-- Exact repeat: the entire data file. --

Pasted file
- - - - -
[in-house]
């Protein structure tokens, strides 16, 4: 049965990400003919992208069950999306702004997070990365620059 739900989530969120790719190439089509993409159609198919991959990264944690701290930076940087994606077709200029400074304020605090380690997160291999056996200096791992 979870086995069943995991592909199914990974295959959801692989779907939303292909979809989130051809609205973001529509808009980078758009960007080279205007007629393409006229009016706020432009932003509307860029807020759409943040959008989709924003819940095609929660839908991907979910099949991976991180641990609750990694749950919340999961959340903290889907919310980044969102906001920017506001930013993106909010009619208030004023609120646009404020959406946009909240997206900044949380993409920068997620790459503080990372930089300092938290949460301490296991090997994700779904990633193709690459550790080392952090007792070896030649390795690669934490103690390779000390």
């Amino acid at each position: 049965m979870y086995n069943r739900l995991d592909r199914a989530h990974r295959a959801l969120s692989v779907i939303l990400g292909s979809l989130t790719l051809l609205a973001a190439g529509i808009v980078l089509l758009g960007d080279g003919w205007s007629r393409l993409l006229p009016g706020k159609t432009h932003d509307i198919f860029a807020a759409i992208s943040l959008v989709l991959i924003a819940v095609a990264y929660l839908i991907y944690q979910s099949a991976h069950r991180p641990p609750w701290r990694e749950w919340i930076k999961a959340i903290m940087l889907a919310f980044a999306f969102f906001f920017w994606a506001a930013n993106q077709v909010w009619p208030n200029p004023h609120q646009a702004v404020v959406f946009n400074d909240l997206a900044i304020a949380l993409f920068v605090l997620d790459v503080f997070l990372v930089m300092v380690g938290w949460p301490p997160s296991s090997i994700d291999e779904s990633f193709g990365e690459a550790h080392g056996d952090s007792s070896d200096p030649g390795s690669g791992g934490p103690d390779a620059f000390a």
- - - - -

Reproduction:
[in-house]
């Protein structure tokens, strides 16, 4: 049965990400003919992208069950999306702004997070990365620059 739900989530969120790719190439089509993409159609198919991959990264944690701290930076940087994606077709200029400074304020605090380690997160291999056996200096791992 979870086995069943995991592909199914990974295959959801692989779907939303292909979809989130051809609205973001529509808009980078758009960007080279205007007629393409006229009016706020432009932003509307860029807020759409943040959008989709924003819940095609929660839908991907979910099949991976991180641990609750990694749950919340999961959340903290889907919310980044969102906001920017506001930013993106909010009619208030004023609120646009404020959406946009909240997206900044949380993409920068997620790459503080990372930089300092938290949460301490296991090997994700779904990633193709690459550790080392952090007792070896030649390795690669934490103690390779000390």
């Amino acid at each position: 049965m979870y086995n069943r739900l995991d592909r199914a989530h990974r295959a959801l969120s692989v779907i939303l990400g292909s979809l989130t790719l051809l609205a973001a190439g529509i808009v980078l089509l758009g960007d080279g003919w205007s007629r393409l993409l006229p009016g706020k159609t432009h932003d509307i198919f860029a807020a759409i992208s943040l959008v989709l991959i924003a819940v095609a990264y929660l839908i991907y944690q979910s099949a991976h069950r991180p641990p609750w701290r990694e749950w919340i930076k999961a959340i903290m940087l889907a919310f980044a999306f969102f906001f920017w994606a506001a930013n993106q077709v909010w009619p208030n200029p004023h609120q646009a702004v404020v959406f946009n400074d909240l997206a900044i304020a949380l993409f920068v605090l997620d790459v503080f997070l990372v930089m300092v380690g938290w949460p301490p997160s296991s090997i994700d291999e779904s990633f193709g990365e690459a550790h080392g056996d952090s007792s070896d200096p030649g390795s690669g791992g934490p103690d390779a620059f000390a």